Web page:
“The course of the condition is unpredictable,” says Dr. Wilmoth. “And there is two-fold concern with this condition in terms of its psychological impact. There are certainly psycho-social implications to address; this can be a glaringly obvious skin issue that causes an affected person to stand out in a crowd, and is thus a major source of distress for some people. And it may signal the existence of physical issues as well, such as the possibility of underlying diabetes, thyroid disease, or other auto-immune conditions.”

Reading the Skin

Based on an understanding of skin pathology, Dr. Wilmoth tells us, “we are often able to make a first diagnosis of many diseases simply by an expert examination of the skin. Health problems such as HIV infections, polycystic ovary disease, diabetes, inflammatory bowel disease, or connective tissue disorders such as lupus—can all be reflected in the skin if you know how to read it.

“Dermatologists are very visual people. As we look at a patient’s skin, we’re constantly running possibilities through our mind to explain what we see. A patient may present, let’s say, with a severe itching problem over their entire body. As the exam proceeds, we seek to determine if the condition is neurologically driven. Or is this patient under high levels of stress that could explain the problem? And we consider the possibility of internal issues—a problem with the liver or kidney functions, or perhaps medications the patient is taking that are the source of the problem. Is there an underlying parasitic infection, or an internal malignancy?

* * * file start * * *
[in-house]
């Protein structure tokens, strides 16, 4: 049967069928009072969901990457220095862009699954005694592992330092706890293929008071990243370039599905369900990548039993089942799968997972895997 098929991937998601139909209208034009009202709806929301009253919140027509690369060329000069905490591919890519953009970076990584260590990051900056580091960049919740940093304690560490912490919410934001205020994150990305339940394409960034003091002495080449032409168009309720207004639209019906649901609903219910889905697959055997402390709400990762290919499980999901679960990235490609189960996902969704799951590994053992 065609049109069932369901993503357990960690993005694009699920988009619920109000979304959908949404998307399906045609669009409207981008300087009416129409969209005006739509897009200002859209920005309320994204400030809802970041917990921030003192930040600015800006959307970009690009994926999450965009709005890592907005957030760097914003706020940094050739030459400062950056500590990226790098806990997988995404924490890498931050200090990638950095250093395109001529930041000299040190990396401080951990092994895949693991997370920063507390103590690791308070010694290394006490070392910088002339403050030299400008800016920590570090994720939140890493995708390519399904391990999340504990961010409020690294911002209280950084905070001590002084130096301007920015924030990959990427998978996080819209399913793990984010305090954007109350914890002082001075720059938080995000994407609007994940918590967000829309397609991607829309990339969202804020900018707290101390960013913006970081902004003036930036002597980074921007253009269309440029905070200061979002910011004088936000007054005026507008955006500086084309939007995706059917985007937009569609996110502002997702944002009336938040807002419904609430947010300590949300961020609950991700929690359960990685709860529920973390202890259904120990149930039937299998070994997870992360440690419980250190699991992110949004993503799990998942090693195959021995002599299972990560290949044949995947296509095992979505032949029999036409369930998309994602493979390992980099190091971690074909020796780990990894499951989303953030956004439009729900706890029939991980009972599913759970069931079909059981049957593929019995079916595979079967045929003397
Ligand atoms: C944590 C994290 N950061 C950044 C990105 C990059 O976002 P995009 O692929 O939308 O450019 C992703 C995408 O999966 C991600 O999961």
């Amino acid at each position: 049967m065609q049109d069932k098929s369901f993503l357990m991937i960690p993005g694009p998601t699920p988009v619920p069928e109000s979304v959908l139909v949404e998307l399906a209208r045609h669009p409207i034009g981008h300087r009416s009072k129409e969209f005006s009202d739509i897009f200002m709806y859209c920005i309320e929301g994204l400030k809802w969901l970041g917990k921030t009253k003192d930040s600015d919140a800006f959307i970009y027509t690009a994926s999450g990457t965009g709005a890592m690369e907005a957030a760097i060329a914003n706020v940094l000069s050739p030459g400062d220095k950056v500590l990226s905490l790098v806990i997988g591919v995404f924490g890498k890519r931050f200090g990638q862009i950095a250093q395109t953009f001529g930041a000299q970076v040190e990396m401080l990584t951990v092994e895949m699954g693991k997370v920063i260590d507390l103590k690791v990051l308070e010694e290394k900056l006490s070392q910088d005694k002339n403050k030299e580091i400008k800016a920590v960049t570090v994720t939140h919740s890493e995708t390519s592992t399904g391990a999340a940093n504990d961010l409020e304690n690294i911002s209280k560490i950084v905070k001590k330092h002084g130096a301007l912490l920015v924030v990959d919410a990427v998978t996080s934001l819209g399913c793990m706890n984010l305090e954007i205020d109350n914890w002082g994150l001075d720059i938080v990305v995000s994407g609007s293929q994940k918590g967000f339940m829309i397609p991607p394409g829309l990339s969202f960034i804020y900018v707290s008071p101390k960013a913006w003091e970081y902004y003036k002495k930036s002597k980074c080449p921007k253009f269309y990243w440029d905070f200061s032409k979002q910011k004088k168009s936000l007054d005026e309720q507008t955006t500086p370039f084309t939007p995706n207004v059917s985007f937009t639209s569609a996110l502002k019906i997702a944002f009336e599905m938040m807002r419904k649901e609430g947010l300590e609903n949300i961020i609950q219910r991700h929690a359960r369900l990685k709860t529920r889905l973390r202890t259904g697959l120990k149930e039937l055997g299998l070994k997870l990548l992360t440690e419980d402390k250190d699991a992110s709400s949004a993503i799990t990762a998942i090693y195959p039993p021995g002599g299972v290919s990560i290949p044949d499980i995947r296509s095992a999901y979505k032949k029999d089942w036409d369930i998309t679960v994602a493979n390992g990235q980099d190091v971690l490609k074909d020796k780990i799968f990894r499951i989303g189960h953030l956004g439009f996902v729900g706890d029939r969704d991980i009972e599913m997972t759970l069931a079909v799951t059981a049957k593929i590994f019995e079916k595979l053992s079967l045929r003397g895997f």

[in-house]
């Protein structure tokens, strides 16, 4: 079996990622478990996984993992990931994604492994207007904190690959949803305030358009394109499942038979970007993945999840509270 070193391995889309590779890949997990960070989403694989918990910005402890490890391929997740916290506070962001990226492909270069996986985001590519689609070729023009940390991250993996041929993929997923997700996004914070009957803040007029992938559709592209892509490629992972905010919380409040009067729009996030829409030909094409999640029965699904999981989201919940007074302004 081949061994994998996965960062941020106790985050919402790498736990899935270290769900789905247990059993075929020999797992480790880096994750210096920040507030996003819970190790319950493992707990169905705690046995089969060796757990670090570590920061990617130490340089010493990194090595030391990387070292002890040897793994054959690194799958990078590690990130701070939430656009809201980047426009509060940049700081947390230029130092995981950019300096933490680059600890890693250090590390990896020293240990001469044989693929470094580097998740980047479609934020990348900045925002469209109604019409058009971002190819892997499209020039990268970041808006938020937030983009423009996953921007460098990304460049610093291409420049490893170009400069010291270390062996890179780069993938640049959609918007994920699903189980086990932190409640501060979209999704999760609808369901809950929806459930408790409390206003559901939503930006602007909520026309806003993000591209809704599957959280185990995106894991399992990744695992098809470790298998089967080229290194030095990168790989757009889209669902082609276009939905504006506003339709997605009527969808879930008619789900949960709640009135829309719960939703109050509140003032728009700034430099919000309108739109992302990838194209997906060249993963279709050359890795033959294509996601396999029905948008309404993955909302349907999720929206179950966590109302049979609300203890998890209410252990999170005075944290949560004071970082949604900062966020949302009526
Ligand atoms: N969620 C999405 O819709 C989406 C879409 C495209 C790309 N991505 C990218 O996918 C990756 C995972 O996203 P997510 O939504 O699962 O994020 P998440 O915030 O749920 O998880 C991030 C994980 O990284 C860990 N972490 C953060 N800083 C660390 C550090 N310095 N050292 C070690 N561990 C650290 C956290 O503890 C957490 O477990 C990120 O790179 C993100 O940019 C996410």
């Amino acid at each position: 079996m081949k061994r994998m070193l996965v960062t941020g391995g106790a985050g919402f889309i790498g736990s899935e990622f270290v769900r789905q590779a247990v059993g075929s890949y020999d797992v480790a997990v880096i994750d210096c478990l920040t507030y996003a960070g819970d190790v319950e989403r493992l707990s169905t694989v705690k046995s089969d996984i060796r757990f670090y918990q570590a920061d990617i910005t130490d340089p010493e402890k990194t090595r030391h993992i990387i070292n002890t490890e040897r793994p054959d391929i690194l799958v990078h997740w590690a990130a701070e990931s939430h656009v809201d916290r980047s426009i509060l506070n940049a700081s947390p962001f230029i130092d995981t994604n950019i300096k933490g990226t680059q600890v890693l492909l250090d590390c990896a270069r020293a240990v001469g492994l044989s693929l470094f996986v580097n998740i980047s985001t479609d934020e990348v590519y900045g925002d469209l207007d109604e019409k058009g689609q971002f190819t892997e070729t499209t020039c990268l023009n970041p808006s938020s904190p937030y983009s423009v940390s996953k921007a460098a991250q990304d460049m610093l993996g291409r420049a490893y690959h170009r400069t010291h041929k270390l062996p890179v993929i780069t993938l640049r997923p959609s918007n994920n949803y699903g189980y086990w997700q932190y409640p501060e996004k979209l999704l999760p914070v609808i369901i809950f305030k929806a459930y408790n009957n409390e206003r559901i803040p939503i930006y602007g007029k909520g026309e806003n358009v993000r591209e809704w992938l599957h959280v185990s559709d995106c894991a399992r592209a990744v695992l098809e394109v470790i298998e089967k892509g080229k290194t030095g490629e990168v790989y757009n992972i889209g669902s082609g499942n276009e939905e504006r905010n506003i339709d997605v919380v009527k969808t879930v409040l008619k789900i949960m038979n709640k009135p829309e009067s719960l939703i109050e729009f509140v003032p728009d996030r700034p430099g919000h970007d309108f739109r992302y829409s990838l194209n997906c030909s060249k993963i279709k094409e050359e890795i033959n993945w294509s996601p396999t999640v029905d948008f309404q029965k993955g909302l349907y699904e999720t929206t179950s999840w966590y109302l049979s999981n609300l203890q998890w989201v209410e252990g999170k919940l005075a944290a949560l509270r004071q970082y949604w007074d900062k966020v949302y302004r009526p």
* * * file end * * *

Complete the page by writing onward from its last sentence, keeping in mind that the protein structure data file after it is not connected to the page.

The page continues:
“With the patient’s cooperation, we do what it is necessary to find the cause of the skin condition—the excessive itching, in this case—and in the process it is not uncommon to find a serious underlying condition such as a lymphoma or a parasitic infection that needs appropriate treatment.
“The skin is our largest organ, and detecting and successfully treating skin conditions is both challenging and immensely rewarding, for both patient and doctor.”